racial and sexual equality; individual liberty of lifestyle; full freedom of thought, expression and the
          press; eradication of religious authority from the legislative process and education; and full separa-
          tion of church and state. It sees the purpose of the state as being the wholly secular one of promo-
          ting the worldly interests of the majority and preventing vested minority interests from capturing
          control of the legislative process. It’s chief maxim is that all men have the same basic needs, rights,
          and status. (vii-viii)

All of this hardly seems radical today, but that is just Israel’s point. While in one sense the history of the United States can be viewed as a long, slow, steady decline from the ratifying of the Constitution in 1789, with religion, racism, sexism, intolerance for free speech, intrusion into personal lifestyle all trying to claw their way back to prominence in American political life—and with some success—there are still a majority of people in this country who hold dear those ideals that were promoted over three hundred years ago with only one thought in mind: to make people’s lives better. Surprisingly, according to Israel, “the history of this process—the gradual advance of the ideas underpinning democratic Enlightenment in the modern era—remains very little studied or known. Indeed, there exists scarcely any historical accounts that analyze and narrate the story of the origins and rise of modern equality, democracy, individual liberty, and freedom of thought in their intellectual, social, and political context” (ix).

Israel’s goals are ambitious and laudable. The unconscious nature of Western ideals means that they are vulnerable to being undermined by “long-dormant monarchical, aristocratic, and religious ideologies, privileged oligarchies and elites,” as well as “various Counter-Enlightenment popular movements that so resolutely and vehemently combat egalitarian and democratic values” around the world—and that includes the United States. (x-xi) “The risk,” he claims, “in considering our core values as purely abstract concepts,” is that they “remain only weakly embedded in education, the media, and in many people’s minds.” The paradox, here, in terms of American culture, is that an abstract idea of what the United States is was necessary for the cohesion of a population that had little else to bind it. This became especially crucial as immigration, expansion, and the Civil War threatened to destroy the tenuous bonds that existed between citizens of widely differing backgrounds. Authors Patrick J. Deneen and Joseph Romance make this clear in their book, Democracy’s Literature:

          Because of the continental expanse of the American system, such identification with the whole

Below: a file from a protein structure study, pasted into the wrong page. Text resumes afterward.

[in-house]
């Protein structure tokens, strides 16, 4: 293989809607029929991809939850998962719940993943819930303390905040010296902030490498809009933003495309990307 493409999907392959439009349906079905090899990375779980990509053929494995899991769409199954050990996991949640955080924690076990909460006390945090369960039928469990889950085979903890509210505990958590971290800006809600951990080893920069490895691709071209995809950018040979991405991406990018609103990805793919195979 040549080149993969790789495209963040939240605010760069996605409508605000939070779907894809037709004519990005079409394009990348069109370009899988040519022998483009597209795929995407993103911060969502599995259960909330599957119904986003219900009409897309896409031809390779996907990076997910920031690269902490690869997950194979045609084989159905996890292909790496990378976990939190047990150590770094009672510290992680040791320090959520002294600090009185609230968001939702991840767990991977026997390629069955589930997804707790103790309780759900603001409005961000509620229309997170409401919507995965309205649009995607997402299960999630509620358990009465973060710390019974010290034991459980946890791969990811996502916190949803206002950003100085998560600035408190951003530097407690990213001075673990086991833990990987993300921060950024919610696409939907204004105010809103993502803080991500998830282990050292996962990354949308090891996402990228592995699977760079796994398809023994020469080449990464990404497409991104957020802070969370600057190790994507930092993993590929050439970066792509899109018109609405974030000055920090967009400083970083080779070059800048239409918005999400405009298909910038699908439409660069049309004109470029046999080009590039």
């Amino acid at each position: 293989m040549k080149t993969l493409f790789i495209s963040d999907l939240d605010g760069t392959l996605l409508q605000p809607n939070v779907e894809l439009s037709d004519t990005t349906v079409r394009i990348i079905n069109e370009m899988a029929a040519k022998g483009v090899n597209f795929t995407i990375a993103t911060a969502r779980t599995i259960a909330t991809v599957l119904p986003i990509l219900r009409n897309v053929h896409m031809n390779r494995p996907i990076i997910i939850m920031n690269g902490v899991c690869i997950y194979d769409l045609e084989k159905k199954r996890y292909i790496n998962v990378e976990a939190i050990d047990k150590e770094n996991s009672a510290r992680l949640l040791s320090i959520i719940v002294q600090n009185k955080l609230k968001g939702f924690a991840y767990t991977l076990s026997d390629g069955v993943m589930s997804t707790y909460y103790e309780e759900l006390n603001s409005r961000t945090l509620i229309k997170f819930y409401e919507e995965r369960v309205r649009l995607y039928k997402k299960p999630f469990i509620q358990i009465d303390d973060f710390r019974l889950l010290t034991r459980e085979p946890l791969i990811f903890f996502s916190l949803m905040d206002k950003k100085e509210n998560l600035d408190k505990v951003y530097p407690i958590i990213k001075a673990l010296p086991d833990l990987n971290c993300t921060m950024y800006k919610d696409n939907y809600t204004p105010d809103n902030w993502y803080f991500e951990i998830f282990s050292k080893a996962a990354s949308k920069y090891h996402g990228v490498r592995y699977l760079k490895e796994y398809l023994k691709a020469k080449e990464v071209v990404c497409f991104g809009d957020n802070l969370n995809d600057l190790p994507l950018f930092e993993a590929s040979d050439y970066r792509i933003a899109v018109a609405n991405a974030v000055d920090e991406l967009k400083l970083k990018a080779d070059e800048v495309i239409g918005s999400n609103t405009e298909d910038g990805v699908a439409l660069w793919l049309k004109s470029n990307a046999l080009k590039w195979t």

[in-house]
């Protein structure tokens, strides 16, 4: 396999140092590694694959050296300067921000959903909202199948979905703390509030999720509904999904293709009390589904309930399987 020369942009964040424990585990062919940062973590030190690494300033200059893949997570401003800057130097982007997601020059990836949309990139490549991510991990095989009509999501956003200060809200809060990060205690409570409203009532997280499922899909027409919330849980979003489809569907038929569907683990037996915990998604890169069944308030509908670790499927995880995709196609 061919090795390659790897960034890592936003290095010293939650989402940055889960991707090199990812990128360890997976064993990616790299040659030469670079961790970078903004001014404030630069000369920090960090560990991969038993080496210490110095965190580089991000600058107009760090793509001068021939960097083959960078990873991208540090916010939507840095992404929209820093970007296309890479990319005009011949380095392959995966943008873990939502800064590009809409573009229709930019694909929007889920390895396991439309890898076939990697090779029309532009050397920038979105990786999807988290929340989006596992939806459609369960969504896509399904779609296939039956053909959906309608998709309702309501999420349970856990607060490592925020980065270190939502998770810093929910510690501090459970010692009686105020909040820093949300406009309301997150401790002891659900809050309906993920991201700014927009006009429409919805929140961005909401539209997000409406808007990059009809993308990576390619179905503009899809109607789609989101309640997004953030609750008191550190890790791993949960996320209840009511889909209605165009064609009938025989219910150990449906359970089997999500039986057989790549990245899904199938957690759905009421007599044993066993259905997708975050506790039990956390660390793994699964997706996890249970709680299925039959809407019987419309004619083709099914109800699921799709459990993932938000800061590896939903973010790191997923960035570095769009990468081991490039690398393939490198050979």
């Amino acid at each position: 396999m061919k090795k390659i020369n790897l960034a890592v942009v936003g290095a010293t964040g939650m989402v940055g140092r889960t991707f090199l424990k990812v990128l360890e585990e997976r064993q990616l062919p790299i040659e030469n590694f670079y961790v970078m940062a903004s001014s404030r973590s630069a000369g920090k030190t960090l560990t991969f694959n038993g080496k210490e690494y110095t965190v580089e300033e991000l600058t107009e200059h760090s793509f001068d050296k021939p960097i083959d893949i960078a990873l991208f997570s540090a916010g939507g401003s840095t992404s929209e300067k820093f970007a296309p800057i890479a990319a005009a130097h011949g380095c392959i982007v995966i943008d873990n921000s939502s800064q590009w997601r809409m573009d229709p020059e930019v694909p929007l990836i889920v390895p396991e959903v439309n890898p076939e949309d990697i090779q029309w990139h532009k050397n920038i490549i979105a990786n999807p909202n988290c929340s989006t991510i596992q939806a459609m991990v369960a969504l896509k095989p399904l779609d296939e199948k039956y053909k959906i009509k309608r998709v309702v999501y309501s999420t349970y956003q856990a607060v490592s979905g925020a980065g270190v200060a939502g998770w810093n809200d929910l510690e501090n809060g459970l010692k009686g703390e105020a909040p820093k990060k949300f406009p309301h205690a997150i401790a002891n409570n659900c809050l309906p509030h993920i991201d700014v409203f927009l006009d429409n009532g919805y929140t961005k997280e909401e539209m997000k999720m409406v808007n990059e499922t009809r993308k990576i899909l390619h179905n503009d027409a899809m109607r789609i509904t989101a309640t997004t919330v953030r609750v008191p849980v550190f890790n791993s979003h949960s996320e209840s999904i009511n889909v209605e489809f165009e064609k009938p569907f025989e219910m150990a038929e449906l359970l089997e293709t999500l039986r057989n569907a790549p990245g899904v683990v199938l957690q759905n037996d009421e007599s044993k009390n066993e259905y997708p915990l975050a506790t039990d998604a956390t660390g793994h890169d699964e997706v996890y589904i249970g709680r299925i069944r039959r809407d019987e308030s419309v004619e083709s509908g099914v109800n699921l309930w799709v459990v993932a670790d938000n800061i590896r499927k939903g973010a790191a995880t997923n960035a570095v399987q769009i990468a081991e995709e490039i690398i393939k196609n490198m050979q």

increasingly required a philosophic frame of mind. Devotion was not to “land” or place as such,
          but to the idea of America. We were a people devoted to a proposition, according to Lincoln, not
          to a particular piece of land in which generations of our ancestors were buried. America presented
          a unique challenge: how to cultivate a generalized philosophic disposition in the citizenry of such a
          sprawling and “abstract” nation . . . America was faced with a challenge—seemingly insurmountable—
          of making philosophy sufficiently accessible and broad yet sufficiently profound to forge a democratic
          seemingly insurmountable—citizenry on a mass scale. (Deneen 3).

For Israel, those necessarily abstract notions of America tend to lose their meaning in isolation, and for citizens to truly appreciate the kind of egalitarian principles that this country was founded on it requires that “Not only scholars but the general reading, debating, and voting public need some awareness of the tremendous difficulty, struggle, and cost involved in propagating our core ideas” (x, xii). In terms of the specific importance of this understanding for Americans, Israel makes clear what have been the two most dangerous enemies of freedom in this country for the last fifty years: anti-intellectualism and the capitalist oligarchy.

          Who can doubt that ignorance and credulity, identified by the eighteenth-century radical enlighteners
          as the prime cause of human degradation and oppression, remain still the foremost foes of democracy,
          equality, and personal freedom; or that an informal aristocracy, like that which arose in America,
          eventually nurturing vast inequality of wealth, can endanger equality and individual liberty as much as
          any formal nobility based on lineage, rank, and legally anchored privilege? (xii)